The Daily Telegraph’s Ambrose Evans-Pritchard returns to the subject of the strength of the euro against other currencies.
China’s central bank has been buying fistfuls of euros as it accumulates a world record $3.7 trillion in foreign reserves, and its motives are not entirely friendly. So have the central banks of Russia, Brazil and the Middle Eastern oil sheikhdoms, all aiming to cut reliance on the US dollar, part of a $9 trillion surge in reserves leaking, with tidal force, into the euro. In China’s case, it is deliberately driving down the yuan to capture export share. You could say China is exporting excess manufacturing capacity to Europe, or, in plain talk, exporting unemployment.
This is why the euro has long been too strong for its own good. It surged a further 9 per cent against the dollar from June to early October, before hitting the wall this week. It has risen 28 per cent against the Japanese yen in a year. This is a bizarre state of affairs for a currency bloc struggling out of recession. Weak prospects normally mean a weak currency, but there is nothing normal about Europe’s monetary union.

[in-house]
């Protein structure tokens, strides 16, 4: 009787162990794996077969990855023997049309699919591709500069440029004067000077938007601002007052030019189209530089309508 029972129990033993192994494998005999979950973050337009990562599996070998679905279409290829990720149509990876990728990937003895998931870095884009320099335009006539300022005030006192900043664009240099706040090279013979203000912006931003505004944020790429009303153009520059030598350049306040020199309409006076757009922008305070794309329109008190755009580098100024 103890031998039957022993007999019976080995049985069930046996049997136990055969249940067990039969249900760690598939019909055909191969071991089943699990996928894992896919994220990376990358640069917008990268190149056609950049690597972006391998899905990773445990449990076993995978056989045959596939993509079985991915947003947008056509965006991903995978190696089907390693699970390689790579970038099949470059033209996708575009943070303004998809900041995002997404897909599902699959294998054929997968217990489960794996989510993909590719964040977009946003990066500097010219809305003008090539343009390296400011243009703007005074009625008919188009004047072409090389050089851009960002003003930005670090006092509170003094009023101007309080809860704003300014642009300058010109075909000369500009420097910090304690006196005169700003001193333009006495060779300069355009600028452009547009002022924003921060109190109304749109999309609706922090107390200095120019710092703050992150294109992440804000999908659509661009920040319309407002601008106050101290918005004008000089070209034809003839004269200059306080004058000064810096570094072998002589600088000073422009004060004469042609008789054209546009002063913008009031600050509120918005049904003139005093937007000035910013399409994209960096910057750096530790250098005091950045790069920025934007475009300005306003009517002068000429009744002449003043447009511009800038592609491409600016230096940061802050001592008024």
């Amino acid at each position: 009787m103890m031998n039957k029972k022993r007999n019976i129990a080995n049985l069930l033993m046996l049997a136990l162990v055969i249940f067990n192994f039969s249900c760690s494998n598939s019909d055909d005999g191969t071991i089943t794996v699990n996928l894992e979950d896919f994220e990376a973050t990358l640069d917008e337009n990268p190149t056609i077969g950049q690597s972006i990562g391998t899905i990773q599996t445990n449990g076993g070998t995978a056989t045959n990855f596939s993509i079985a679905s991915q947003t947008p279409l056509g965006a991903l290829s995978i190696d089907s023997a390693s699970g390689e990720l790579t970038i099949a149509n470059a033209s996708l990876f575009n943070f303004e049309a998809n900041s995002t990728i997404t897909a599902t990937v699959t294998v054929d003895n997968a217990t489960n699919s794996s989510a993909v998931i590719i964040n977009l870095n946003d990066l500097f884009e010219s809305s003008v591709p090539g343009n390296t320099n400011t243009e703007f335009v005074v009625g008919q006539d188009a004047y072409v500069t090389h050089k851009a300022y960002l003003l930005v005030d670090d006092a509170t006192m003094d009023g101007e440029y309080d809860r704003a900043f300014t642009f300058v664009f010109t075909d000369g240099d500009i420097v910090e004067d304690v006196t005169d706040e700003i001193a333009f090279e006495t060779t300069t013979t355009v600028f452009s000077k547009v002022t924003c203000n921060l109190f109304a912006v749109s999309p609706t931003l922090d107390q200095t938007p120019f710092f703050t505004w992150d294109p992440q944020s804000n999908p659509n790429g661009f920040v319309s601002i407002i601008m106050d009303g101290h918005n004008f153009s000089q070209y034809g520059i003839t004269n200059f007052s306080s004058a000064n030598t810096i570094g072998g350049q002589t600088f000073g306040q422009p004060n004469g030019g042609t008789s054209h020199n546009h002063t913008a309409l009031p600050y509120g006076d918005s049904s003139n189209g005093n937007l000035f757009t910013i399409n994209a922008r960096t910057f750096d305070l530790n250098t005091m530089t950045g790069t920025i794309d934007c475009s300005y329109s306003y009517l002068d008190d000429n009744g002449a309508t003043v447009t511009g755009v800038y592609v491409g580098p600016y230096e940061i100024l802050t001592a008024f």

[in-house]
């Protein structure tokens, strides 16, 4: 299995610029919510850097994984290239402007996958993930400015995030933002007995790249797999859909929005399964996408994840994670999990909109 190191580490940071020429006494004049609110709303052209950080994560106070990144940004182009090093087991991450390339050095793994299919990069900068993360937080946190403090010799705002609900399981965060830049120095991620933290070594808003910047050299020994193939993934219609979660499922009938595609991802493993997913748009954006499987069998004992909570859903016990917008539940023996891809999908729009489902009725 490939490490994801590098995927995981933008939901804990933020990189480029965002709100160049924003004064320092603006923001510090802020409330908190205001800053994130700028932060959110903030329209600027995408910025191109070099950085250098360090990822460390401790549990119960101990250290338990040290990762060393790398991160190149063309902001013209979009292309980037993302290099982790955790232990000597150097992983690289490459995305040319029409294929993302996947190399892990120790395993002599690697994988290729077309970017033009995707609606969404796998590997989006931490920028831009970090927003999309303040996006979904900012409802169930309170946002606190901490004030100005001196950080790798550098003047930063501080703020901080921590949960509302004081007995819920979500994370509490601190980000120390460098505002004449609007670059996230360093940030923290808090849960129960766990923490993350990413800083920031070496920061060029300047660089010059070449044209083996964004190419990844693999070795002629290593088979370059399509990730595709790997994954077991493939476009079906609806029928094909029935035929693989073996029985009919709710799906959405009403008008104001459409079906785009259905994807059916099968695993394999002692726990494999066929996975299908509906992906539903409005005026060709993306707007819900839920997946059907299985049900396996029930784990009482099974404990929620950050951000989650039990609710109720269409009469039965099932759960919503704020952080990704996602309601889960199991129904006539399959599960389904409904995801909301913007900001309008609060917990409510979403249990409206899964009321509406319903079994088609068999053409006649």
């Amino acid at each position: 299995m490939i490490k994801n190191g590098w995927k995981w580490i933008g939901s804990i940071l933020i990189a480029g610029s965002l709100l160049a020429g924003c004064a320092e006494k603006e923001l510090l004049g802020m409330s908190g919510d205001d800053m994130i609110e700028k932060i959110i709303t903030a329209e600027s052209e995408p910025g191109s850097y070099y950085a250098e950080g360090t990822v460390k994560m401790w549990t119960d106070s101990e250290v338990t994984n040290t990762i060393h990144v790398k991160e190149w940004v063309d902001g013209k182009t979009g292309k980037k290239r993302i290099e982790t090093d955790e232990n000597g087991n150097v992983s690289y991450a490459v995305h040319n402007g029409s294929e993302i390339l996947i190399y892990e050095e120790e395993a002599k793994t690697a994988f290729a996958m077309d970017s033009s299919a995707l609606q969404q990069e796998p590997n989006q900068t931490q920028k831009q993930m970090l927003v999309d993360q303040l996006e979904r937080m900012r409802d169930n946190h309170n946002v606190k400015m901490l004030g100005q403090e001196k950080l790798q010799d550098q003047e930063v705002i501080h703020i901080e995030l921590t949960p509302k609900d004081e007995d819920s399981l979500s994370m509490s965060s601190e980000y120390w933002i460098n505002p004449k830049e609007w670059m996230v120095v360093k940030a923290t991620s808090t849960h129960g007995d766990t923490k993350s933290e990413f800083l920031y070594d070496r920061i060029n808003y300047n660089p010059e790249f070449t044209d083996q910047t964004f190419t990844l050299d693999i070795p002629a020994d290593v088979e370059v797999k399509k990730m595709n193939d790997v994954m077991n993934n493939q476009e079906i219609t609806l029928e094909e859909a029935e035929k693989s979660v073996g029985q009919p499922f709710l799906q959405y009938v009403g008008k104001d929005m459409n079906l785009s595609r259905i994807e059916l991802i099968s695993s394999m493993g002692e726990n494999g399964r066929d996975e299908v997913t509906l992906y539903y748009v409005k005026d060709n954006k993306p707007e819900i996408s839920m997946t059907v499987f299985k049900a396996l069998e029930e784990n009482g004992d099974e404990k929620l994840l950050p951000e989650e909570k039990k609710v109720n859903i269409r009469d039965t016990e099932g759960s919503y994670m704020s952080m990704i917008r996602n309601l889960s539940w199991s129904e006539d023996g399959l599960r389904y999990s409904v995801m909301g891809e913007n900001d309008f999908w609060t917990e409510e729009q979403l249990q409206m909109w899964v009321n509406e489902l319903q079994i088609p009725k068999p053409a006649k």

The euro exchange rate is far too high for two-thirds of the euro states, a key reason why unemployment hit an all-time peak of 12.2 per cent in September. It is pushing Europe’s crisis states into Thirties-style deflation, making it almost impossible for Italy, Spain and Portugal to dig their way out of debt….
But this, in particular, caught my eye:
A Deutsche Bank study said the euro “pain threshold” for Germany is $1.79. It is $1.24 for France, and $1.17 for Italy. It ended last week at $1.35 to the dollar. This means Germany is sitting pretty, and it dominates the policy machinery. Meanwhile, Italy screams with pain, its industrial output still 26 per cent below its 2008 peak. Italy’s EU commissioner, Antonio Tajani, warns of “a systemic industrial massacre”
One size still not fitting all.